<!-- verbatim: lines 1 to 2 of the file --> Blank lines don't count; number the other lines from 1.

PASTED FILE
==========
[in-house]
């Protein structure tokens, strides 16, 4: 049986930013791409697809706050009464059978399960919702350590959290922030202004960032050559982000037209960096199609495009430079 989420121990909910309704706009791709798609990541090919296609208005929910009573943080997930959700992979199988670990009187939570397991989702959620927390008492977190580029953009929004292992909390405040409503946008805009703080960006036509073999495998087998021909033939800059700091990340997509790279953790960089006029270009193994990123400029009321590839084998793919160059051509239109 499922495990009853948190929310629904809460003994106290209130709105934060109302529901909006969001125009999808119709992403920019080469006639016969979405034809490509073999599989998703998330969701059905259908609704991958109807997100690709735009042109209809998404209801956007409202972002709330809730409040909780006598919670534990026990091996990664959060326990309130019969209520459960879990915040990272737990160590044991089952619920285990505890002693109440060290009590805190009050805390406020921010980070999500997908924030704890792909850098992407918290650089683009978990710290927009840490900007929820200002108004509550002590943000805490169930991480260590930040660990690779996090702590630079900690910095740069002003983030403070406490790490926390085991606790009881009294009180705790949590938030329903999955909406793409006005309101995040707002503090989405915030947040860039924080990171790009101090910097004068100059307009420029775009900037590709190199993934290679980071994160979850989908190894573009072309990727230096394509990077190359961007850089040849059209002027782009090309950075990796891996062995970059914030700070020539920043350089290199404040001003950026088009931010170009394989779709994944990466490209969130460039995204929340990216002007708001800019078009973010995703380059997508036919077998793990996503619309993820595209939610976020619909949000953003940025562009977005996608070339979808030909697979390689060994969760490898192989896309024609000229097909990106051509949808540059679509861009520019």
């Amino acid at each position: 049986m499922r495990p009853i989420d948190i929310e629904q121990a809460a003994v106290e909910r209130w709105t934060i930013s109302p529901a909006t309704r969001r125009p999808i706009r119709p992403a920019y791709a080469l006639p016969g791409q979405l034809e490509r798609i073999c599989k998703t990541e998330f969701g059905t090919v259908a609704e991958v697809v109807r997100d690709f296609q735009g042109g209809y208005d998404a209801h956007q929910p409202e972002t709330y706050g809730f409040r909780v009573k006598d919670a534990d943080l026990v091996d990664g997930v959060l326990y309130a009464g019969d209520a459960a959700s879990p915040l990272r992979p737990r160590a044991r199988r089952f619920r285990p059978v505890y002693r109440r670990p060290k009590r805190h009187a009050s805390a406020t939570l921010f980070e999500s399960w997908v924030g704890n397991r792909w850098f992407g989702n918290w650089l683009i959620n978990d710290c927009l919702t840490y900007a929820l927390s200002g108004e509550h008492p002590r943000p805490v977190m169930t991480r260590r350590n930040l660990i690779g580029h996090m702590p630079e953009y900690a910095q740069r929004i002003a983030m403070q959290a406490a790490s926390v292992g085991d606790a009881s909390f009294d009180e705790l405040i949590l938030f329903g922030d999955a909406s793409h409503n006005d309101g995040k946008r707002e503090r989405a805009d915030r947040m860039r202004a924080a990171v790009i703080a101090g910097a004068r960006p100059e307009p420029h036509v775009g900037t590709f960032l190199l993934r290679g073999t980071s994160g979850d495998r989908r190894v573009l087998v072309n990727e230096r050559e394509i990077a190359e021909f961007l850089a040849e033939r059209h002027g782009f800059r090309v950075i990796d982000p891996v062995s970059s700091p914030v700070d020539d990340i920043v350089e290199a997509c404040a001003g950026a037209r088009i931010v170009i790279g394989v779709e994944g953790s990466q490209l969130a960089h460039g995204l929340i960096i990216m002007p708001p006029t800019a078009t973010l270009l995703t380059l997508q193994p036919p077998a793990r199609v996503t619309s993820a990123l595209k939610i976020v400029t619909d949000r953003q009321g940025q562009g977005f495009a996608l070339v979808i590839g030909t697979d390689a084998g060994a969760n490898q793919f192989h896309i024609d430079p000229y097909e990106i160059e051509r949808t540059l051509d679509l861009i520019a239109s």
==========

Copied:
[in-house]
């Protein structure tokens, strides 16, 4: 049986930013791409697809706050009464059978399960919702350590959290922030202004960032050559982000037209960096199609495009430079 989420121990909910309704706009791709798609990541090919296609208005929910009573943080997930959700992979199988670990009187939570397991989702959620927390008492977190580029953009929004292992909390405040409503946008805009703080960006036509073999495998087998021909033939800059700091990340997509790279953790960089006029270009193994990123400029009321590839084998793919160059051509239109 499922495990009853948190929310629904809460003994106290209130709105934060109302529901909006969001125009999808119709992403920019080469006639016969979405034809490509073999599989998703998330969701059905259908609704991958109807997100690709735009042109209809998404209801956007409202972002709330809730409040909780006598919670534990026990091996990664959060326990309130019969209520459960879990915040990272737990160590044991089952619920285990505890002693109440060290009590805190009050805390406020921010980070999500997908924030704890792909850098992407918290650089683009978990710290927009840490900007929820200002108004509550002590943000805490169930991480260590930040660990690779996090702590630079900690910095740069002003983030403070406490790490926390085991606790009881009294009180705790949590938030329903999955909406793409006005309101995040707002503090989405915030947040860039924080990171790009101090910097004068100059307009420029775009900037590709190199993934290679980071994160979850989908190894573009072309990727230096394509990077190359961007850089040849059209002027782009090309950075990796891996062995970059914030700070020539920043350089290199404040001003950026088009931010170009394989779709994944990466490209969130460039995204929340990216002007708001800019078009973010995703380059997508036919077998793990996503619309993820595209939610976020619909949000953003940025562009977005996608070339979808030909697979390689060994969760490898192989896309024609000229097909990106051509949808540059679509861009520019």